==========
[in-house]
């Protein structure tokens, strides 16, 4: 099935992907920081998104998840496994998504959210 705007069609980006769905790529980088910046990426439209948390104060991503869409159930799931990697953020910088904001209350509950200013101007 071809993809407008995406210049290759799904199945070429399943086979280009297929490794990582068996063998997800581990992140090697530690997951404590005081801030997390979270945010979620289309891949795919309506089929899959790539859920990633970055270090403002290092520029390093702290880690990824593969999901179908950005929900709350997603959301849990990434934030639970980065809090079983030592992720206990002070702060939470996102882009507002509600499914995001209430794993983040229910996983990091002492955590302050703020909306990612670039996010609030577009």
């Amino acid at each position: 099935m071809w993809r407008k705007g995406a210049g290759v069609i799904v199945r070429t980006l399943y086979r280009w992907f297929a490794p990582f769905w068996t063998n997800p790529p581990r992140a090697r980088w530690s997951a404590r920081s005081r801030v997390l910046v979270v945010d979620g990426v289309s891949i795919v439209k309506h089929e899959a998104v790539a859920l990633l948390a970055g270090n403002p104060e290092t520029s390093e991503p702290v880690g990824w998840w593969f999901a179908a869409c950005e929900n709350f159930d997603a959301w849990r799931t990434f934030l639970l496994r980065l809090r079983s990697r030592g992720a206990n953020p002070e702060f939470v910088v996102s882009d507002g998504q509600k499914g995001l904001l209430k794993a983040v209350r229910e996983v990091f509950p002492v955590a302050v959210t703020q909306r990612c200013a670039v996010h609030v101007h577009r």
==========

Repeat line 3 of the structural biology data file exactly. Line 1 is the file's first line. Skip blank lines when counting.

């Amino acid at each position: 099935m071809w993809r407008k705007g995406a210049g290759v069609i799904v199945r070429t980006l399943y086979r280009w992907f297929a490794p990582f769905w068996t063998n997800p790529p581990r992140a090697r980088w530690s997951a404590r920081s005081r801030v997390l910046v979270v945010d979620g990426v289309s891949i795919v439209k309506h089929e899959a998104v790539a859920l990633l948390a970055g270090n403002p104060e290092t520029s390093e991503p702290v880690g990824w998840w593969f999901a179908a869409c950005e929900n709350f159930d997603a959301w849990r799931t990434f934030l639970l496994r980065l809090r079983s990697r030592g992720a206990n953020p002070e702060f939470v910088v996102s882009d507002g998504q509600k499914g995001l904001l209430k794993a983040v209350r229910e996983v990091f509950p002492v955590a302050v959210t703020q909306r990612c200013a670039v996010h609030v101007h577009r």